Arboreal ant diversity (Hymenoptera: Formicidae) in a central African forest
Like many developing tropical areas, central Africa is subject to substantial anthropogenic disturbance associated with the large-scale harvesting of natural resources. We surveyed the ants of the forest canopy at an oil extraction site near Gamba, Gabon. Ants were collected by hand and with tuna baits from nine tree crowns in late secondary forest. Thirty-six ant species were collected in all. Michaelis–Menten and incidence-based richness coverage estimates indicate that this represents 65% of the arboreal ant species richness at the site. Crematogaster spp. generally were behaviourally aggressive and monopolized baits in most trees. Taxonomic similarity (classical Sørensen index) averaged 0.25 (range = 0.00–0.50) between trees and was not a function of the distances separating them. No edge effects were detected, but there was a tendency for trees within the same forest patch to show higher similarity in ant composition than trees in separate patches. Overall arboreal ant species richness and composition in the disturbed forests around Gamba were similar to those found in primary forests of the region.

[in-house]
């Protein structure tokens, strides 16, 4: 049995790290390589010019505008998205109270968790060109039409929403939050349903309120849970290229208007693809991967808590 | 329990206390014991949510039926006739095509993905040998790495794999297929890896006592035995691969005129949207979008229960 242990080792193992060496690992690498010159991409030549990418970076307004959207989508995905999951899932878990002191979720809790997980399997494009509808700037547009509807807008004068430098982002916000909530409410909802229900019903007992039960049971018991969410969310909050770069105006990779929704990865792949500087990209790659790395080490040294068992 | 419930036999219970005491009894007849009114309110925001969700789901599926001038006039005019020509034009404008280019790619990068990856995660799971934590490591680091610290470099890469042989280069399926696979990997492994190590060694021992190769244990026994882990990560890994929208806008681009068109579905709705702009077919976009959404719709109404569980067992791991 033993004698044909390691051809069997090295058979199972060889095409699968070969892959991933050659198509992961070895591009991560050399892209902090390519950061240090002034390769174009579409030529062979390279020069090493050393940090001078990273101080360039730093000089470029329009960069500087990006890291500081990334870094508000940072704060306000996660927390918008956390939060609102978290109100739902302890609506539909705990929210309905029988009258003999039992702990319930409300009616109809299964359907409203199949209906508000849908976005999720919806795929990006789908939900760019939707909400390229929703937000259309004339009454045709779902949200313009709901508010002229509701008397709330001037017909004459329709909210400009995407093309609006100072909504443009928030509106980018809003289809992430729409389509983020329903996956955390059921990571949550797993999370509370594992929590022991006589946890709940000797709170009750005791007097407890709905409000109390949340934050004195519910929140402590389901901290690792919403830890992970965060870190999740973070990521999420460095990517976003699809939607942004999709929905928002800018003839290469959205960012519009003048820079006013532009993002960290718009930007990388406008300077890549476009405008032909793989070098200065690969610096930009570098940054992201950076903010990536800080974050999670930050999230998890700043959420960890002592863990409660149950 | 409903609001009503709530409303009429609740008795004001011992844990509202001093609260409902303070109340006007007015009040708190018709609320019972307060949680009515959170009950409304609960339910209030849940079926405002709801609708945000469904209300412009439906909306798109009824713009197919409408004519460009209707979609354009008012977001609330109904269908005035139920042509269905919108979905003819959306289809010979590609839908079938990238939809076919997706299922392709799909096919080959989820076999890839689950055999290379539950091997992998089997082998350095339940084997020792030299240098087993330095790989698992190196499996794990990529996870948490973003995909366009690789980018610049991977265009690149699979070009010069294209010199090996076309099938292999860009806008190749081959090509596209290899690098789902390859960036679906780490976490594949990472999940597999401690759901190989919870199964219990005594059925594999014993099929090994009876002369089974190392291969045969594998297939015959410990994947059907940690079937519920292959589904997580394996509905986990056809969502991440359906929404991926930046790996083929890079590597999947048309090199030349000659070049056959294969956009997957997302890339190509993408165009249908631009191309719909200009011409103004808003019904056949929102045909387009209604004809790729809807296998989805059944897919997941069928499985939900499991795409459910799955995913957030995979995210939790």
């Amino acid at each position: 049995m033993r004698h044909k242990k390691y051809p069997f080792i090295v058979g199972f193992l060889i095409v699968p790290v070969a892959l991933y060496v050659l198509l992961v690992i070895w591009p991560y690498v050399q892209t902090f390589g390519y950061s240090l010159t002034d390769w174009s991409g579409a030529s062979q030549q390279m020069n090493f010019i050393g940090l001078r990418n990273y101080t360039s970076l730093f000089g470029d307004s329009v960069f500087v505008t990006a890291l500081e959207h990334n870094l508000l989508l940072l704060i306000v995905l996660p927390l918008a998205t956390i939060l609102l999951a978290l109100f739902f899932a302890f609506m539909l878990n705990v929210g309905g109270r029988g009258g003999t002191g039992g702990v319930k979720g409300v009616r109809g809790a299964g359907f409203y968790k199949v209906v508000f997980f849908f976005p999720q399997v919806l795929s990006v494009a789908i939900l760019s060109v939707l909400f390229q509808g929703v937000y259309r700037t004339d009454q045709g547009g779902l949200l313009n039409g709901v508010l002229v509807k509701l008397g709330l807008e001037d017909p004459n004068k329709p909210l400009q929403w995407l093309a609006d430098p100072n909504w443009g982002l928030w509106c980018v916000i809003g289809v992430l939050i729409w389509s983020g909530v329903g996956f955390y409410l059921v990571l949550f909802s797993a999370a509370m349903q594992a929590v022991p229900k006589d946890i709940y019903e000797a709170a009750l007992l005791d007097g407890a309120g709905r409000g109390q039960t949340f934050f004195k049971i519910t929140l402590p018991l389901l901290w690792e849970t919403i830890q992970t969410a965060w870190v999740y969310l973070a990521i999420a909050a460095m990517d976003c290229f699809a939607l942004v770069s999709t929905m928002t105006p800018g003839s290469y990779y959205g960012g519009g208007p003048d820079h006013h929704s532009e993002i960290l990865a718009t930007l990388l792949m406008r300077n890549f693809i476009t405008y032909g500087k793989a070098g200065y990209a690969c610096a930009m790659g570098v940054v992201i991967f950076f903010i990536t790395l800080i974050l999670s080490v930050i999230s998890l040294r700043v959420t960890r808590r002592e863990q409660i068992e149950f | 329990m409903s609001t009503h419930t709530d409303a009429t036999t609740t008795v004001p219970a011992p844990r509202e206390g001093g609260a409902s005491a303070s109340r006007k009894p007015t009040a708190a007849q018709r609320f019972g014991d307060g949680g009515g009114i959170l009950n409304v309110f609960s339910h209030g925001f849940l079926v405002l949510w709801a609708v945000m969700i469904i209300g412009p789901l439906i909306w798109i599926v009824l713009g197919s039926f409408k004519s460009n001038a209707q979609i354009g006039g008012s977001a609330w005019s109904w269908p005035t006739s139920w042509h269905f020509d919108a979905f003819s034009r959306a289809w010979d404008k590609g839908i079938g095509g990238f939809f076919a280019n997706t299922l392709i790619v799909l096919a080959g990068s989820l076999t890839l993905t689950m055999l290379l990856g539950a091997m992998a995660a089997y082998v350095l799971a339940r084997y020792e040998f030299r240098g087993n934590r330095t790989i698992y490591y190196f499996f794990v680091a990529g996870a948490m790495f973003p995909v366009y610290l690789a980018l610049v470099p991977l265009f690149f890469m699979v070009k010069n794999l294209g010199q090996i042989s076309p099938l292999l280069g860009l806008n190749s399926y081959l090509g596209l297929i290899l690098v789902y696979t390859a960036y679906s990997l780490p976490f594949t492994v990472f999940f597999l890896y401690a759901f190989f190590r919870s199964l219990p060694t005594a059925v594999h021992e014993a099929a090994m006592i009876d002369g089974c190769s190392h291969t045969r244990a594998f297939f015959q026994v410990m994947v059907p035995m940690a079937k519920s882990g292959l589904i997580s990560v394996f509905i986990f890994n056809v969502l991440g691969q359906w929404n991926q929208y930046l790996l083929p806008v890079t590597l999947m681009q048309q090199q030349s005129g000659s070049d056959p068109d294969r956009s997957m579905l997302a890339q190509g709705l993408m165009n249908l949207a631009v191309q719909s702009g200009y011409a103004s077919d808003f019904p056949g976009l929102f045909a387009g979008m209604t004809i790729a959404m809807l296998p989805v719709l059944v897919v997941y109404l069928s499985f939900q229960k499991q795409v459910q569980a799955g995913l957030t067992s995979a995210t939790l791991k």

Document Type: Research Article
Affiliations: 1: Department of Entomology, California Academy of Sciences, Golden Gate Park, San Francisco, CA 94118, USA 2: Monitoring and Assessing Biodiversity Program, Smithsonian Institution, 1100 Jefferson Dr. SW, Suite 3123, Washington, DC 20560, USA
Publication date: 2008-03-01